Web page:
12th September, 1940 - 20th November 2005
Remembered by Ian Keable
With the death of Bob Read, the UK has lost one of its few internationally known magicians who was respected and revered throughout the magic world. He was one of those handful of magicians, such as his great friend Ricky Jay, who was both a superb performer and a supremely knowledgeable collector and researcher. In addition he was as naturally a funny raconteur as I have ever known, both on and off-stage.
As a stand-up performer in an informal setting, Bob Read was unsurpassed. To see Bob Read produce a wine bottle or witness his hilarious Knife through Coat to any audience, whether they were magicians or lay people, was to see him at his best: and Bob Read at his best was better than any other magician around, bar none.
Bob only turned to full-time magic late on in his life, after a very successful career in the wool industry. But he never regretted such a decision. He loved the freedom of the magic enthusiast combined with the financial security of a proper job; and I suspect the magic world benefited from that as he was free to pursue what he wanted to do, and was best at, without the restrictions of the commercial straitjacket.
His collecting speciality was the Cups and Balls and, unlike many collectors, he also knew his subject inside out. His own performance of the Cups and Balls was both funny and wonderfully executed. He had the finest collection of drawings, prints, paintings and cartoons relating to this trick in existence, not to mention a set of original Hofzinser cups. Many of the prints have been reproduced in numerous magazines and books. The first reproductions I saw were in Pabular magazine (initially edited and illustrated by Fred Robinson and Eric Mason), which also chronicles Bob's exploits of blowing away visiting magicians with his impromptu performances in the Marlborough Arms.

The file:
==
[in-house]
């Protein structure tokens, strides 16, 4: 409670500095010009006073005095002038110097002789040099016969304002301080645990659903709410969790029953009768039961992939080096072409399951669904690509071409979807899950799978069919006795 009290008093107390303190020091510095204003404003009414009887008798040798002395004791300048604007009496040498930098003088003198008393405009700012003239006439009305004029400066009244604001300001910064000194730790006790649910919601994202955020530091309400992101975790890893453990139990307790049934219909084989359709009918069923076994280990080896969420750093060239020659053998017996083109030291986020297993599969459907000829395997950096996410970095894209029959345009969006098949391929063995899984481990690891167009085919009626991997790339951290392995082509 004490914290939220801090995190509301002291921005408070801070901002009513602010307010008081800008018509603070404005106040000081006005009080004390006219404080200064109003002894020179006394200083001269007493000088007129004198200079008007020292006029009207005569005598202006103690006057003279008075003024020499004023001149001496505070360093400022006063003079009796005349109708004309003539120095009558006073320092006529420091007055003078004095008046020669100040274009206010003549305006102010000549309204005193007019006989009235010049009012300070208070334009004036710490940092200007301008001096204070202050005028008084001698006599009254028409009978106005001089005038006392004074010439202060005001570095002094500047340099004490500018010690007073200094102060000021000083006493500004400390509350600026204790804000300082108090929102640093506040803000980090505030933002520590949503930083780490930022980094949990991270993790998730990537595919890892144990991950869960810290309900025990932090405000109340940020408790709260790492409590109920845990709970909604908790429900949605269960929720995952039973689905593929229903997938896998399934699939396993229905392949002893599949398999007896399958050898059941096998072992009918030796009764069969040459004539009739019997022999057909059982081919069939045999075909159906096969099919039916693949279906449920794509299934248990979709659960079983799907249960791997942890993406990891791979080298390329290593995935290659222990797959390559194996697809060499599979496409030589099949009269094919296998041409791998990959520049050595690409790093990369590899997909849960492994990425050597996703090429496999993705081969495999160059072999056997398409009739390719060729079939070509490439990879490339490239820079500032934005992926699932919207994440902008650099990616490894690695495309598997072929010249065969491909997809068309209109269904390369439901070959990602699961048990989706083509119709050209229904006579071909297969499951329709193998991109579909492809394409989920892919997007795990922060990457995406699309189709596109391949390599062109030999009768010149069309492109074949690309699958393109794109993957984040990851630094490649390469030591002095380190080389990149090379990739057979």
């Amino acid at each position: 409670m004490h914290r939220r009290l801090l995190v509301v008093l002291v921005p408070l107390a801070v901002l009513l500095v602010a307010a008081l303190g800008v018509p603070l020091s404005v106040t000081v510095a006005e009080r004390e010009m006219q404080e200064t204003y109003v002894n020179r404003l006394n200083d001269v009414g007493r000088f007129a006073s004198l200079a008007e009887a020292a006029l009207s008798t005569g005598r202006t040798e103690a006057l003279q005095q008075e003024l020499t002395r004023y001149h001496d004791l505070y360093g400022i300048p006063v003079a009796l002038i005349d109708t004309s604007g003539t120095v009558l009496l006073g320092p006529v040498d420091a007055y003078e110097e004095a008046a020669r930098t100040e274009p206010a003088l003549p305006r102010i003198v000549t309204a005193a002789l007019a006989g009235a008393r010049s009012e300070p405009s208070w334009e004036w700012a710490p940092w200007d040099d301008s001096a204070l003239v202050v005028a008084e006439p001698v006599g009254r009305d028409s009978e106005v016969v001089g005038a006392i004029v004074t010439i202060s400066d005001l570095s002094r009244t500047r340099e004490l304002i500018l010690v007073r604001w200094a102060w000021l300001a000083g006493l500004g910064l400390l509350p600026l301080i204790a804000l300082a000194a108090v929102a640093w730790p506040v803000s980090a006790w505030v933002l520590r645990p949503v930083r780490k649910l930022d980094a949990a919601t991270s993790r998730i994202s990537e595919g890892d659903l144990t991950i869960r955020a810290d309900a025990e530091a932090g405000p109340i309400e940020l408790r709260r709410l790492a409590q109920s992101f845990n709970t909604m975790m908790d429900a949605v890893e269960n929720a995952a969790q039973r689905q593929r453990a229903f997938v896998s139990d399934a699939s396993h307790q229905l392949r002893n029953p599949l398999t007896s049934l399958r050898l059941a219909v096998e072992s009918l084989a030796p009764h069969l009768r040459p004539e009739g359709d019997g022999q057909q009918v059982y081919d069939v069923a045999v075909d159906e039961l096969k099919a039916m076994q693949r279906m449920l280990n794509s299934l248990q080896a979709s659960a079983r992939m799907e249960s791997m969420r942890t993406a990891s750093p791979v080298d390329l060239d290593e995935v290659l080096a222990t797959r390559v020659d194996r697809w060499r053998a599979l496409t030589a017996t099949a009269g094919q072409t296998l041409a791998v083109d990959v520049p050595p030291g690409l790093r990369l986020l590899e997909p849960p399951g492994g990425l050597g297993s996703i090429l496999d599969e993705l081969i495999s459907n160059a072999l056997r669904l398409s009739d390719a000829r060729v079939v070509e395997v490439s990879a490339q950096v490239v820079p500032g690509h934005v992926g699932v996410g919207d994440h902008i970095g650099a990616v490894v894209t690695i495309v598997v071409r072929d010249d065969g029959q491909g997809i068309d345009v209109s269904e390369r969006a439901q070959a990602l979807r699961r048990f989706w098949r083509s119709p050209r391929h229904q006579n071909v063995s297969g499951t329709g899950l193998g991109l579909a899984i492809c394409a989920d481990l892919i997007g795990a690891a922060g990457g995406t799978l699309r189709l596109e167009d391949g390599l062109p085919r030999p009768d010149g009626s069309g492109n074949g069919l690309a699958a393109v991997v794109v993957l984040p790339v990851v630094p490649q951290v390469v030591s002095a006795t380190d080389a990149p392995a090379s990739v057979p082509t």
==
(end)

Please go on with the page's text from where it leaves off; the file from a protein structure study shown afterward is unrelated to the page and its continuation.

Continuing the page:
Bob's publications include the Penultimate Cups and Balls, The Cups and Balls in 19th Century Graphic Art, Transpo Tumbler, his supreme Knife Through Coat and his wonderful earliest work, Thanks to Pepys. The latter book sums up his philosophy for performing magic, as well as detailing much of his unique repertoire. In 2005, for The Magic Circle Centenary, he produced Bob Read's Magical London, sub-titled An idler's guide to the magical capital of the world - a labour of love and brilliant research. Naturally he was also booked to perform at the Centenary.
Bob suffered his fatal heart attack in the US a few days after he had talked at The 9th Los Angeles Conference on Magic History. He had given (to quote one attendant) a "very, very funny lecture about trying to trace Arthur Watson whose material somehow found its way into Sidney Clarke's The Annals of Conjuring".
When Fred Robinson died, Bob wrote "this is the saddest day of my life". For many people Bob Read's death will probably provoke a similar sentiment. He was truly a one off and we will not see his like again in the magic world.
Ian Keable, November 2005